June - Present. Upon successful completion of the course, students will be able to: Anatomy and Physiology covers a variety of subjects that relate to the human body, with an emphasis on information needed by aspiring health professionals. The course discusses the physiology of the human body, including surveys of the major organ systems of the body as well as the underlying biochemistry and cellular concepts that are the building blocks for human life.
For teachers outside my university who would like to use some of the lab exercises, I have a download page to obtain word processing files for those exercises.
Tropical Biology Bahamas Bio and Oceanic Island Ecology Bio This course provides students with first-hand experience studying tropical biology.
For 35 years this course was held at the BBSR in Bermuda, but after one visit with our students to San Salvador Island, Bahamas, we were so stunned by the outstanding biota, that we are continuing to visit the Gerace Research Centre on this island rather than Bermuda!
The announcement is available for our May trip. Also provided here is the Spring syllabus for the pre-travel seminar course: Oceanic Island Ecologyand the Spring syllabus for the associated field course: Biology of Plants Bio This course is an introduction to botany and stresses anatomy, morphology, natural history, and evolution among organisms properly called plants.
It is the more traditional botany course for biology majors and provides a strong background for good performance on the Graduate Record Exam in Biology. The official syllabus and its Fall Schedule include topical notes, lab exercises, and so on, available through links on the Schedule page.
Here's a neat poem on Botany that I ran across. Plant Physiology Bio formerly Where I teach, this is an introductory course designed to expose students to basic plant function. It is taught on an irregular schedule approximately every-other-year.
The developing course materials are linked from the Spring Course Schedule. Senior Seminar Bio This is the capstone course for graduating seniors. Successful writing in this course achieves the advanced writing requirement at Eastern. Students select a topic of their own interest.
They read an annual review article and several primary journal articles. Each article is used in the preparation of a writing project. Projects include a resume, a summary, a critique, an op-ed article, a Power Point presentation, a professional poster, and critiques of each other's assignments along the way.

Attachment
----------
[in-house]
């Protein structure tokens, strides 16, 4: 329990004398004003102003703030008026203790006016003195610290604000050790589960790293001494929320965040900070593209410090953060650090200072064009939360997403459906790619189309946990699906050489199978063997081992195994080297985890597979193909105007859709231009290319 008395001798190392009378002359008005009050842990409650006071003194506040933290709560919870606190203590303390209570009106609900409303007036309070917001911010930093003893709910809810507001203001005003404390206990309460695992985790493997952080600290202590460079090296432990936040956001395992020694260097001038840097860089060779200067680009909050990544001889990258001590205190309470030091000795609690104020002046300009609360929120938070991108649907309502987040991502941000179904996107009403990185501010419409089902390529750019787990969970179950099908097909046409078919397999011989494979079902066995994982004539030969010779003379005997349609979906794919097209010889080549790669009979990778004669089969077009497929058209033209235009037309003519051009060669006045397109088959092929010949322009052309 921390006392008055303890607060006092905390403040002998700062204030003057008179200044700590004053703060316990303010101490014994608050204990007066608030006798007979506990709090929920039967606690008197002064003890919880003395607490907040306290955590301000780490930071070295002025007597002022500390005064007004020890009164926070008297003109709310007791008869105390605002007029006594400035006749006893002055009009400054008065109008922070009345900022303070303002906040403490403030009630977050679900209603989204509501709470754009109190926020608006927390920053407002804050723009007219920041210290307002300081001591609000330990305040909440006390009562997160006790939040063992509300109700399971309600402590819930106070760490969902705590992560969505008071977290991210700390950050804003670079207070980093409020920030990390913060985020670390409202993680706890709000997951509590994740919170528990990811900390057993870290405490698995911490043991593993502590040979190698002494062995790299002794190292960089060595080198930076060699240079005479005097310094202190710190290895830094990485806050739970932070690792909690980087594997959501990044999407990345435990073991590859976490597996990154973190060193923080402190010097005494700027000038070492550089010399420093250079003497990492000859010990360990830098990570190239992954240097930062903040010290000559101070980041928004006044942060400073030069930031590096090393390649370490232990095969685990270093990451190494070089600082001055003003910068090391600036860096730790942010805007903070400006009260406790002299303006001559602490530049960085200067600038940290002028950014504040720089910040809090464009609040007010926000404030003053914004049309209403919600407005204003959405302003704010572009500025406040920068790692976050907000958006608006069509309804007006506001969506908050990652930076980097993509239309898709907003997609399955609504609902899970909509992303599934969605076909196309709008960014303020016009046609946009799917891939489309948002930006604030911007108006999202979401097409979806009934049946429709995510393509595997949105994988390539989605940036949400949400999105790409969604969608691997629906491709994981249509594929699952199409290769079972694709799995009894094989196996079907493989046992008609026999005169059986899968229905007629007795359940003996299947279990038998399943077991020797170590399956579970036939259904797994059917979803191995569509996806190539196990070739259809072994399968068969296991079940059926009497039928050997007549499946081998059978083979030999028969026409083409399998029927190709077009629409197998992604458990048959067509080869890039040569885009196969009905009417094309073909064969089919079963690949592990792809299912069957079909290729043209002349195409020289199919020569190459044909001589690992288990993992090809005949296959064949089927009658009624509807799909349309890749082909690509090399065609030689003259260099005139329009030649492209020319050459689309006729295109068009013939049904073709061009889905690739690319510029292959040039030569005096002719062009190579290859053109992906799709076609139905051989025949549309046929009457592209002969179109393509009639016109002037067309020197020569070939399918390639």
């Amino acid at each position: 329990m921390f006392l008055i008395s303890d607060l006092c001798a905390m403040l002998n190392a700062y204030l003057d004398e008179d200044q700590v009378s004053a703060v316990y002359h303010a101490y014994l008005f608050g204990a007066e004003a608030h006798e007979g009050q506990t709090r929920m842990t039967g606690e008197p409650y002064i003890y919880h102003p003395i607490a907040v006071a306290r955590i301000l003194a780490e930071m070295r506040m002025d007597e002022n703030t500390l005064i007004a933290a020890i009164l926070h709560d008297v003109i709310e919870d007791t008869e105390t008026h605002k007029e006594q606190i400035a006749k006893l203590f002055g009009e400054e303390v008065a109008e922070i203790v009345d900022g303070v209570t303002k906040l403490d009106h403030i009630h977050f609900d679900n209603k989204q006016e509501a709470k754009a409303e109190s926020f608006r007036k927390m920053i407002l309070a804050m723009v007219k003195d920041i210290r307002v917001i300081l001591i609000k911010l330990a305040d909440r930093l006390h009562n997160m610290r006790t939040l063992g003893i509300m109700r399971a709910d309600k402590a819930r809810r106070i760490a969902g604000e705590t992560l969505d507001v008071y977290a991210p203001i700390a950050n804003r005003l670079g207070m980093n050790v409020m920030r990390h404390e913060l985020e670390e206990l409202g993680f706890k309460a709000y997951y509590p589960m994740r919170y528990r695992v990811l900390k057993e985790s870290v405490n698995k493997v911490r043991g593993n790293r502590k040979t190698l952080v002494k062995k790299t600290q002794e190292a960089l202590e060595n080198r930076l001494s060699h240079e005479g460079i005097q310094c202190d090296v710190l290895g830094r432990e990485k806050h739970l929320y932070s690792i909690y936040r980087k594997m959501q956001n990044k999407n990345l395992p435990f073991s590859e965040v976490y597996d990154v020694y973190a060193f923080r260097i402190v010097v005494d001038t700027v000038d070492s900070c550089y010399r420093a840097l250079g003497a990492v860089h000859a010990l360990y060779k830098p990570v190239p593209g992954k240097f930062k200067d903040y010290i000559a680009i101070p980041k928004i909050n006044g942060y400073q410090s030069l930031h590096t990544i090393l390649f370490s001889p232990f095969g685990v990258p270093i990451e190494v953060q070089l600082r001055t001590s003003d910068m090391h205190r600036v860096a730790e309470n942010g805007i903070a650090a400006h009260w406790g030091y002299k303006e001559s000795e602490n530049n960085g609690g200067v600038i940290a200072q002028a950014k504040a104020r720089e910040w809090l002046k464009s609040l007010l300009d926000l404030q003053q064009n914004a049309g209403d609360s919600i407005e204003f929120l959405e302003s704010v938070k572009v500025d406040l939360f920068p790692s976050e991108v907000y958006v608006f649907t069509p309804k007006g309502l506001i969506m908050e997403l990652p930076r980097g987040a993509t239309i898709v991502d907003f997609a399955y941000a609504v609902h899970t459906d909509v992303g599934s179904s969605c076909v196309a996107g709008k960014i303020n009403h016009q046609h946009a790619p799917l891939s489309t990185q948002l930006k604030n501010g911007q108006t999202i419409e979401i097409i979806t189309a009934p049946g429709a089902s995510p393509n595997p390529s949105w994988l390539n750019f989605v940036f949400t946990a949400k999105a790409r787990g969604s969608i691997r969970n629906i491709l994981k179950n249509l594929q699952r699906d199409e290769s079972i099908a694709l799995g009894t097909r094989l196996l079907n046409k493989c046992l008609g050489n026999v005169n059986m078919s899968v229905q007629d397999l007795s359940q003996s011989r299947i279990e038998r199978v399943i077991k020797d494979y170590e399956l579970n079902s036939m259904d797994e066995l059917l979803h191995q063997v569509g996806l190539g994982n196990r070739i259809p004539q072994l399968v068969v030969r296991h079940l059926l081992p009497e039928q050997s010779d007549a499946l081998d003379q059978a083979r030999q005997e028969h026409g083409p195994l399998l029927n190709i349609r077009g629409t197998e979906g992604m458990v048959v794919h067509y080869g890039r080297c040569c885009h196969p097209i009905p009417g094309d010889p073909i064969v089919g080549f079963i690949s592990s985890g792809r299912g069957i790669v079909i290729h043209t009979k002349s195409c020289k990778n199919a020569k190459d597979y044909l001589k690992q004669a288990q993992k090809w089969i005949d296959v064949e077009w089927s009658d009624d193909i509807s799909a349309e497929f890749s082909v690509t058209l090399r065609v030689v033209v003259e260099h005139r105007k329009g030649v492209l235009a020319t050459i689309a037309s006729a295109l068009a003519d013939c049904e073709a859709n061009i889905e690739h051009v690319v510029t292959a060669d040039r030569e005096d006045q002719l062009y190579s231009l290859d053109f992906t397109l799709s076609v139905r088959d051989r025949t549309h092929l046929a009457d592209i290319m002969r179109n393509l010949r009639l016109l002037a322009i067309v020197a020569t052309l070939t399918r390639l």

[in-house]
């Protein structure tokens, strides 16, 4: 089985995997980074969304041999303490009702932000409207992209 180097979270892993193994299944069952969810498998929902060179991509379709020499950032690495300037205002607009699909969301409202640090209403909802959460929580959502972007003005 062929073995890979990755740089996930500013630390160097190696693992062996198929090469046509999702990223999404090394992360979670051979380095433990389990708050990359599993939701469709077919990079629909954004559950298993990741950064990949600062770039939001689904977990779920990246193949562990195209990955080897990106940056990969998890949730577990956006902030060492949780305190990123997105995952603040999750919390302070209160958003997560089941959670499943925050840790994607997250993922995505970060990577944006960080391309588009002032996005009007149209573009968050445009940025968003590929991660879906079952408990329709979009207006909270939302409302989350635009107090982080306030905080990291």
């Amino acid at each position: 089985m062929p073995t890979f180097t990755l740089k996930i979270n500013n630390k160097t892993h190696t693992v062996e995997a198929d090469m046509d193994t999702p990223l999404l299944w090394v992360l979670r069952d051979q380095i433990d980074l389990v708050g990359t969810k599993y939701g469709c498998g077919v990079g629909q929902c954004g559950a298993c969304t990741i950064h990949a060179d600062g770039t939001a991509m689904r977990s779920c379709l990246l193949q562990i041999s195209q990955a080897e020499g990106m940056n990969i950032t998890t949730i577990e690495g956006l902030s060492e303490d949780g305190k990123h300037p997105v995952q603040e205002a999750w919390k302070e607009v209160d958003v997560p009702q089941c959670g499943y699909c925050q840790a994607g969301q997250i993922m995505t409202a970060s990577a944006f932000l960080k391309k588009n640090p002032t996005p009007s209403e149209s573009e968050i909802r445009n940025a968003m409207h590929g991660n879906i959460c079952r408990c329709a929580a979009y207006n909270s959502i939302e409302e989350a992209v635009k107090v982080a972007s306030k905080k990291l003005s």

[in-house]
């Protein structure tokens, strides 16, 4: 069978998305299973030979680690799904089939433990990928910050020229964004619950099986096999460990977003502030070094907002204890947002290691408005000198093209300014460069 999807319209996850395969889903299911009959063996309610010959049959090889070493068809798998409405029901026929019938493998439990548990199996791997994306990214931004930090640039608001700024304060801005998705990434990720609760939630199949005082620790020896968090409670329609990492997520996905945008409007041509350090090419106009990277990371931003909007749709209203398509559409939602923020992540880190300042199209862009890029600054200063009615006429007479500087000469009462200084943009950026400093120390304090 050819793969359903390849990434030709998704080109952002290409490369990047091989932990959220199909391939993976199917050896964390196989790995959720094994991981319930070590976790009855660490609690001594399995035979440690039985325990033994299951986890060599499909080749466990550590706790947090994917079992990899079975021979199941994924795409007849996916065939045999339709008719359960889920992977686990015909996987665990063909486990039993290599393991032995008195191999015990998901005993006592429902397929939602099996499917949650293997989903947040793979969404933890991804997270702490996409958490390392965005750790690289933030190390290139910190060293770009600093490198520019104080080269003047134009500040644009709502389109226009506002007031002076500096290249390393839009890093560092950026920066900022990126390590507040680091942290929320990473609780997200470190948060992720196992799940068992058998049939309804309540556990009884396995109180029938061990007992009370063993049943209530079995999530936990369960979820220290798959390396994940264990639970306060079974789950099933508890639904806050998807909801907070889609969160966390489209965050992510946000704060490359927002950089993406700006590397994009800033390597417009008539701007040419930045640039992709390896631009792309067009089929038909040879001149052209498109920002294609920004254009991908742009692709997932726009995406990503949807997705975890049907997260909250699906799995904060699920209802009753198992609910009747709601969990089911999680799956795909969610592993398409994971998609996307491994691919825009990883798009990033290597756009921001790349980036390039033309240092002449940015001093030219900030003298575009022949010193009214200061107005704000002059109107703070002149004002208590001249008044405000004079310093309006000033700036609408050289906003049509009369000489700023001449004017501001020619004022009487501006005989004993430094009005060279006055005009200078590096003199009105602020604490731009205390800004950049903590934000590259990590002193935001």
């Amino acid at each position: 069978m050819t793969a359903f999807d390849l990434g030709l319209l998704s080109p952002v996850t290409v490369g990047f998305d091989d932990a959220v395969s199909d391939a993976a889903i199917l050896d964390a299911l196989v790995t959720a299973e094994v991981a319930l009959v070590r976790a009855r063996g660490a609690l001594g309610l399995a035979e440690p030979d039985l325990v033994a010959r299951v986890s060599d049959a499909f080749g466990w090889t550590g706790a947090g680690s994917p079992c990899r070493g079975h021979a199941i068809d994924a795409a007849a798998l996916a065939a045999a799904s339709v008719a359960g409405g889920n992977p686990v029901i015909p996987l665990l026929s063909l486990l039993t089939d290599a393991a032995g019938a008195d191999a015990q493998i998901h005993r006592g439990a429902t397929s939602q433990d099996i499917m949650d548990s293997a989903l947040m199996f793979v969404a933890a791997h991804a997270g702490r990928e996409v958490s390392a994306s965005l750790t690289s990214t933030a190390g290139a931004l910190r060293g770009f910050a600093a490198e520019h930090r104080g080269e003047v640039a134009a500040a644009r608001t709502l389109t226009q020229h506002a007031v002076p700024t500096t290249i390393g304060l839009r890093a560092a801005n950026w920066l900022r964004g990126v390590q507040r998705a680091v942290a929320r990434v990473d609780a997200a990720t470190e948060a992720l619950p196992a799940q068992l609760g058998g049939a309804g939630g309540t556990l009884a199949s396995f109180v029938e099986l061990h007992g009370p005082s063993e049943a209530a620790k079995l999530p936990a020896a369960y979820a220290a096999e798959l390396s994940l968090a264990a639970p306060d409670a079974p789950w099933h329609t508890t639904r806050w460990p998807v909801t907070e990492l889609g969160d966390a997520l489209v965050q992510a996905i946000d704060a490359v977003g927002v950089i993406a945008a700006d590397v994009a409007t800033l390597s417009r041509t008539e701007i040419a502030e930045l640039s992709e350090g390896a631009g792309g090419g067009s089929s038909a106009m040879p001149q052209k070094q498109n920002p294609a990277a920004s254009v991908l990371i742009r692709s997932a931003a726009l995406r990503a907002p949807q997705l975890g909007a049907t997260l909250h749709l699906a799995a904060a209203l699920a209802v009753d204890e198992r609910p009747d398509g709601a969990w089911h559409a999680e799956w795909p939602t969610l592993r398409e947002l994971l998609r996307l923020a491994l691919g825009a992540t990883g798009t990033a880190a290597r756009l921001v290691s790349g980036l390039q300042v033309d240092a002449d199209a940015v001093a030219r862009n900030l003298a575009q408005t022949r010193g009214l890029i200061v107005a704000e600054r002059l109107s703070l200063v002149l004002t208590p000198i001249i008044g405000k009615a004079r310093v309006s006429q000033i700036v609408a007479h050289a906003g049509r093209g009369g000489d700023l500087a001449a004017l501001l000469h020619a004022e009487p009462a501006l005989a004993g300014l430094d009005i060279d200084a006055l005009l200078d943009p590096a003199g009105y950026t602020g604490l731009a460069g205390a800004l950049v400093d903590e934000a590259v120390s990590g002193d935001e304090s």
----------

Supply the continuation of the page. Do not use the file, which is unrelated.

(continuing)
The work culminates in the writing of a grant proposal on the topic which pulls the papers selected together into a coherent project narrative for future research with a budget and the final personal resume.
Class activities include formal debates on a selected topic, the presentation and poster sessions, and a mock foundation panel meeting to select the winning grant proposals.
Out-of-class activity includes the op-ed articles being reviewed by classes at the local middle school, and thank you notes written to each reviewer. The grading style for this course is competence-based From here you may access some of the course materials through the Spring Syllabus.
Based upon performance of the Spring class, it is unlikely that this course will be purely competence-based in the future; obviously deadlines with grades determined at those deadlines is the only leverage that elicits participation on the part of some seniors.
In April four groups of 4th through 6th grade students and their chaperones visited the ECSU greenhouse facilities with me as part of their day of activities on our campus. The teacher participants from Hebron Elementary invited the content providers back to interact with the students who have received enhanced instruction.
The teacher, Sarah Valentin, read to the students from a book provided by the grant. I used connecting information to transition to a second book.
Projects were set up on June 27, monitored on June 31, and analyzed on the mornings of July 7 and July 8, Changed title to “ + Review Questions for Anatomy and Physiology: Volume 1” Chemistry and Cell Biology are prerequisites to the study of anatomy and physiology, and so are more logically placed first.
vi Deleted: MT44, MT45 Added: MT44a, MT45a, MT48c Nervous Tissue. Human Anatomy Final Exam Review 1 st Semester. Chapter 1.
Matching. 1 – 5 choices for relative location. a) medial b) anterior c) superior d) distal e) proximal. 1. The bridge of the nose is -?- . Biology Anatomy & Physiology Final Free Practice Test Instructions Choose your answer to the question and click 'Continue' to see how you did.
Then click 'Next Question' to answer the next. Human Anatomy and Physiology Society (HAPS) Exam (administered at the discretion of the individual instructors). The HAPS may count as bonus points on the final or as a major test.
Contact/Resources; U of MN; Postsecondary Teaching and Learning; Privacy; Last updated on April 2, © Regents of the University of Minnesota. All rights. Anatomy & Physiology. Catalog number: BIOx Description: Corresponds to an introductory, two-semester sequence of courses in anatomy and torosgazete.com examination measures knowledge and understanding of the integrative mechanisms that contribute to the functioning of the human body.